- Hepatic impairment: The maximum recommended dose of DAYVIGO is 5 mg in patients with moderate hepatic impairment. DAYVIGO is not recommended in patients with severe hepatic impairment. Patients with mild hepatic impairment may experience an increased risk of somnolence.
DRUG ABUSE AND DEPENDENCE
- Controlled substance scheduling of DAYVIGO is pending review by the U.S. Drug Enforcement Administration (DEA).
- Because individuals with a history of abuse or addiction to alcohol or other drugs may be at increased risk for abuse and addiction to DAYVIGO, follow such patients carefully.
For more information about DAYVIGO, see full Prescribing Information.
2. About Sleep Disorders
Population studies show that sleep disorders affect many more people worldwide than previously thought.3 Insomnia symptoms affect approximately 30% of the adult population worldwide.4 Insomnia disorder is characterized by difficulty falling asleep, staying asleep or both, despite an adequate opportunity to sleep, which can lead to daytime consequences, such as fatigue, difficulty concentrating and irritability.2,5
Sleeping well is essential for good health, including brain health. Poor sleep is associated with a wide range of health consequences.2
Experimental studies in animals and humans provide evidence of associations between sleep and disease risk factors, diseases and mortality.6 Studies suggest an optimal sleep duration between seven and eight hours.7
Women are 1.4 times more likely than men to suffer from insomnia.8 Older adults also have a higher prevalence of insomnia; aging is often accompanied by changes in sleep patterns, including disrupted sleep, frequent waking, and early waking, that can lead to less sleep time.9
3. About Eisai Inc.
At Eisai Inc., human health care (hhc) is our goal. We give our first thoughts to patients and their families, and helping to increase the benefits health care provides. As the U.S. pharmaceutical subsidiary of Tokyo-based Eisai Co., Ltd., we have a passionate commitment to patient care that is the driving force behind our efforts to discover and develop innovative therapies to help address unmet medical needs.
Eisai is a fully integrated pharmaceutical business that operates in two global business groups: oncology and neurology (dementia-related diseases and neurodegenerative diseases). Our U.S. headquarters, commercial and clinical development organizations are located in New Jersey; our discovery labs are in Massachusetts and Pennsylvania; and our global demand chain organization resides in Maryland and North Carolina. To learn more about Eisai Inc., please visit us at www.eisai.com/US and follow us on Twitter and LinkedIn.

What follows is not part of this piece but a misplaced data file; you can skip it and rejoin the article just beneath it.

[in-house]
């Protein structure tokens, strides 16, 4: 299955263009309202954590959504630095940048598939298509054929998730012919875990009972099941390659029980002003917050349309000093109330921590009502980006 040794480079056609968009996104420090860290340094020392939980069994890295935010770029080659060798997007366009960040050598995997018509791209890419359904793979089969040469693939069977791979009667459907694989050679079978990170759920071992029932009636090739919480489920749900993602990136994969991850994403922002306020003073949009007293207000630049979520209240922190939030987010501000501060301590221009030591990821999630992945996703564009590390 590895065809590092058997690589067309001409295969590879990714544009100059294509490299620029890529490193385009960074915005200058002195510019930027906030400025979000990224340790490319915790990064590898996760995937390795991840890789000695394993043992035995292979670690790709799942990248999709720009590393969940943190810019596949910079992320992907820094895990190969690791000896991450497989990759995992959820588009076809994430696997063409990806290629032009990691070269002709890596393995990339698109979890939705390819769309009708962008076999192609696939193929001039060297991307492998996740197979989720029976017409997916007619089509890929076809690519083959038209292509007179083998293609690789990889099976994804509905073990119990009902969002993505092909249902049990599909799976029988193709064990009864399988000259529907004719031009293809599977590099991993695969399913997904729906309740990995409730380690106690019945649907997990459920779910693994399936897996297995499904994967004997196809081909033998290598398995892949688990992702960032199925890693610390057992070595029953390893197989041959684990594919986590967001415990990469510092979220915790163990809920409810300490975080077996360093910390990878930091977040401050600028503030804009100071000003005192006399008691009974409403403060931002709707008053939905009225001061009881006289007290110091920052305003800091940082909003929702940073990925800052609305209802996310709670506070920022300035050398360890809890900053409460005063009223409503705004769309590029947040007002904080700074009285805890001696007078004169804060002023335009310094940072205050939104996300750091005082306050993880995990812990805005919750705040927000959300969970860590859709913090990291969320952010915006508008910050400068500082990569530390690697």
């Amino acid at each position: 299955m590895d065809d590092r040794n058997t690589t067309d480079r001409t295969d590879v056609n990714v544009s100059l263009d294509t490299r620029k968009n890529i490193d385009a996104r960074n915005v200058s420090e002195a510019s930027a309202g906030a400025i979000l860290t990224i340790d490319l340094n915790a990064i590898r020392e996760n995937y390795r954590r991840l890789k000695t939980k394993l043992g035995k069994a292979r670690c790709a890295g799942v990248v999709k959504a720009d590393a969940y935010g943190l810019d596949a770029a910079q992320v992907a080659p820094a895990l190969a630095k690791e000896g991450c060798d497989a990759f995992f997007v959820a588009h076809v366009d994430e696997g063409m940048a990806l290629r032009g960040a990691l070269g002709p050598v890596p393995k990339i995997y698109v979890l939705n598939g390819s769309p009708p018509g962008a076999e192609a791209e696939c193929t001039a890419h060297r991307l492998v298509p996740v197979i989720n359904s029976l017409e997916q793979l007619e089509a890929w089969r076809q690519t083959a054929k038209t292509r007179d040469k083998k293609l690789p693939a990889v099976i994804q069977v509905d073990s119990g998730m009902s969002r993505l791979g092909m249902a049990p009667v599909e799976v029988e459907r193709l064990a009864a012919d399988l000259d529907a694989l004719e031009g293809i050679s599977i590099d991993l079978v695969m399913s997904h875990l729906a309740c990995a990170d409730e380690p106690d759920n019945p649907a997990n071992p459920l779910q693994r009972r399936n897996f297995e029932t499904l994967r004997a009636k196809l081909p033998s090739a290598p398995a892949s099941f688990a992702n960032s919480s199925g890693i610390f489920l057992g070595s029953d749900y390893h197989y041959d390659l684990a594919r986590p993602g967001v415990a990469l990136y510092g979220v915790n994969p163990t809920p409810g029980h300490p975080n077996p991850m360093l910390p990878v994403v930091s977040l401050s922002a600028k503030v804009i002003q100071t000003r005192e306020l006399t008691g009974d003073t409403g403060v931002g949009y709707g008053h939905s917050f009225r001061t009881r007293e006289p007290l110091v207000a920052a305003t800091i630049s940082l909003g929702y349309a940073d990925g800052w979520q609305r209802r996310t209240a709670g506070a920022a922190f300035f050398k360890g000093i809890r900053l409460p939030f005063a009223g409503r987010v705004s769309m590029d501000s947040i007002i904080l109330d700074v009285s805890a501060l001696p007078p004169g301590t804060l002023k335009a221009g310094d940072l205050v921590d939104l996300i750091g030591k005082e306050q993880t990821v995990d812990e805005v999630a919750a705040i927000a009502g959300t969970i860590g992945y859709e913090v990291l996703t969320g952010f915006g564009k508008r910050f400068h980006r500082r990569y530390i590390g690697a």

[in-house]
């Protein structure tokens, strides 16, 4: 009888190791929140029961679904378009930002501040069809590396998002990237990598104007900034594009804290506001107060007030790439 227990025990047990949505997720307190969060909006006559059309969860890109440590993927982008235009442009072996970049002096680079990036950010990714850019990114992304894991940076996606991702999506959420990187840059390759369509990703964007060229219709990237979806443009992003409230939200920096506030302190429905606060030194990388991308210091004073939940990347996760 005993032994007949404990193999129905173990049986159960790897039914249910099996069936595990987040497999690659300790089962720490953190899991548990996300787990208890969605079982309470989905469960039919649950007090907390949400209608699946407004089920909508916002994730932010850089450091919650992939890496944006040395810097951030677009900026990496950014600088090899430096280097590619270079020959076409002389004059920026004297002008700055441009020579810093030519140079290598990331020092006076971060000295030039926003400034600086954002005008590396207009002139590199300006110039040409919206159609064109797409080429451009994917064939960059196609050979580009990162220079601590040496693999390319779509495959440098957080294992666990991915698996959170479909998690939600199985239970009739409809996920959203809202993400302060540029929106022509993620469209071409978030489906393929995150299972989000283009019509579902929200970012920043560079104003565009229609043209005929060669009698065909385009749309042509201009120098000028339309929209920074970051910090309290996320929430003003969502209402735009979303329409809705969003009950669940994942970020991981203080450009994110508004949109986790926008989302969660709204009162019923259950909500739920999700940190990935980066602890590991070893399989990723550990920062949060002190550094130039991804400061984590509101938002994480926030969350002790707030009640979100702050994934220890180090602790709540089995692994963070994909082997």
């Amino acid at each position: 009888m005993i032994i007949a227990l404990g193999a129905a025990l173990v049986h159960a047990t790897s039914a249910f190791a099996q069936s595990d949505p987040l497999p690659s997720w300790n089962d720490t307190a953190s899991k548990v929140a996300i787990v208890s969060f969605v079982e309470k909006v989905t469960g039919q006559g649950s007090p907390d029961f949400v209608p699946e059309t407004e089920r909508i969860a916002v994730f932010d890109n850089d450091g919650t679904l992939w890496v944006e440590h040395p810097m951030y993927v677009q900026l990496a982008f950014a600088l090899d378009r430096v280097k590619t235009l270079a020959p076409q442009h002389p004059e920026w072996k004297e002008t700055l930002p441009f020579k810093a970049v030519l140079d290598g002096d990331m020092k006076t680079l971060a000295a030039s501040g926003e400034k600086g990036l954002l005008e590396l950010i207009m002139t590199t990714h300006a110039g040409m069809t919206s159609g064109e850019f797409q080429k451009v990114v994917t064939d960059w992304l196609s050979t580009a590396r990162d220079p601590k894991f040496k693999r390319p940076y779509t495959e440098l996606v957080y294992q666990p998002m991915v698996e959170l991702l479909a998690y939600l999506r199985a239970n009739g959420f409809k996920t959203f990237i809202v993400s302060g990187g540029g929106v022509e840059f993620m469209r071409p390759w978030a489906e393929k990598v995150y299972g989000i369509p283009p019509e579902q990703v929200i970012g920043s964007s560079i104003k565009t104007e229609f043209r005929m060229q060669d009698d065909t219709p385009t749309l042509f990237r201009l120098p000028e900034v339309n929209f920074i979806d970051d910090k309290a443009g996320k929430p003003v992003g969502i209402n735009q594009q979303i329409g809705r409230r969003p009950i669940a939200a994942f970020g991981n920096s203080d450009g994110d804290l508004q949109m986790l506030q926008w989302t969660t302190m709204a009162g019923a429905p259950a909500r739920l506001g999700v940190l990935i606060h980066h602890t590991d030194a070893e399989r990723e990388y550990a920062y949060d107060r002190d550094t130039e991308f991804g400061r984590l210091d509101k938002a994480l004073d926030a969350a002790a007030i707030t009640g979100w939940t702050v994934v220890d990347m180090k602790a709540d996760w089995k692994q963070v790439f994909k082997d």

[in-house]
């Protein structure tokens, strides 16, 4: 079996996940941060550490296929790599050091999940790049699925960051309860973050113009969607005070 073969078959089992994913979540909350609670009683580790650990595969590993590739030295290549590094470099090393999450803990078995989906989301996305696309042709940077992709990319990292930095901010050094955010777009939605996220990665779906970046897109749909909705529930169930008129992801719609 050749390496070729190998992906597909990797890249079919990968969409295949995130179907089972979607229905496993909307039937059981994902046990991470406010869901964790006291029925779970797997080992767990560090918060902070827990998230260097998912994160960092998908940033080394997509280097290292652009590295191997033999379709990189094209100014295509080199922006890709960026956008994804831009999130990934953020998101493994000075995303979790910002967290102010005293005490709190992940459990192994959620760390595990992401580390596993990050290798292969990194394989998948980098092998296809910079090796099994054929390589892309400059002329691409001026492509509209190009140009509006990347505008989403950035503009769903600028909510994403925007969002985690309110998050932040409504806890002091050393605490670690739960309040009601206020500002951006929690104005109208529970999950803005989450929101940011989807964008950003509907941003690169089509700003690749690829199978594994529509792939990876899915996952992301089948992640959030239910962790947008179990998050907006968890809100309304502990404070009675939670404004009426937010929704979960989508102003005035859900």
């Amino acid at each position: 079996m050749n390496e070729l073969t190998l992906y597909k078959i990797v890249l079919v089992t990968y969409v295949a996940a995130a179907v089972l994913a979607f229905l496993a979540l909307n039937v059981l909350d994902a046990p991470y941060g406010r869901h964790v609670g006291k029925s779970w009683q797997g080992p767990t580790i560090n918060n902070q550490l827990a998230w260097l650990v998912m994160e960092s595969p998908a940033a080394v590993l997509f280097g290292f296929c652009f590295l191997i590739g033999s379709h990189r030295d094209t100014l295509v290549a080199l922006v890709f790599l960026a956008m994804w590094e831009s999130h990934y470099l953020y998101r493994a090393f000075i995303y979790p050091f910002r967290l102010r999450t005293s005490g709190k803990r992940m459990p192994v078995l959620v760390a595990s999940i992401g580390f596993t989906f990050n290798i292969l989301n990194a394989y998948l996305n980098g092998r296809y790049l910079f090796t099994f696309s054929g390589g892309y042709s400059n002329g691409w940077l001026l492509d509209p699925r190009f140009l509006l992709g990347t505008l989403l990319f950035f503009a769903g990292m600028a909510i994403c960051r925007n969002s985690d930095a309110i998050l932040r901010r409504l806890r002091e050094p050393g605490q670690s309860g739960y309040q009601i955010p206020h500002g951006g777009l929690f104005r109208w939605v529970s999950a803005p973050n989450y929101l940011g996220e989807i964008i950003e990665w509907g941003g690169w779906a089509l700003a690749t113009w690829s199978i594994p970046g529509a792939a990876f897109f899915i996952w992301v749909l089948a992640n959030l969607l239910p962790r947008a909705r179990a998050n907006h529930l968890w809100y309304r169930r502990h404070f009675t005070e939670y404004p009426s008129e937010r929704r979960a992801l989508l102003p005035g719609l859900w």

1 Eisai Inc. DAYVIGO Full Prescribing Information. 2019.
2 Institute of Medicine. Sleep disorders and sleep deprivation: An unmet public health problem. Washington, DC: National Academies Press. 2006.
3 Ferrie JE, et al. Sleep epidemiology – a rapidly growing field. Int J Epidemiol. 2011;40(6):1431–1437.
4 Roth T. Insomnia: definition, prevalence, etiology and consequences. J Clin Sleep Med. 2007;3(5 Suppl):S7–S10.
5 Ohayon MM, et al. Epidemiology of insomnia: what we know and what we still need to learn. Sleep Med Rev. 2002;6(2):97-111.
6 Cappuccio FP, et al. Sleep and cardio-metabolic disease. Curr Cardiol Rep. 2017;19:110.
7 Cappuccio FP, et al. Sleep duration and all-cause mortality: a systematic review and meta-analysis of prospective studies. Sleep. 2010;33(5):585-592.
8 Roth T, et al. Prevalence and perceived health associated with insomnia based on DSM-IV-TR; International Statistical Classification of Diseases and Related Health Problems, tenth revision; and Research Diagnostic Criteria/International Classification of Sleep Disorders, second edition criteria: results from the America Insomnia Survey. Biol Psychiatry. 2011;69:592– 600.
9 Crowley K. Sleep and sleep disorders in older adults. Neuropsychol Rev. 2011;21(1):41-53.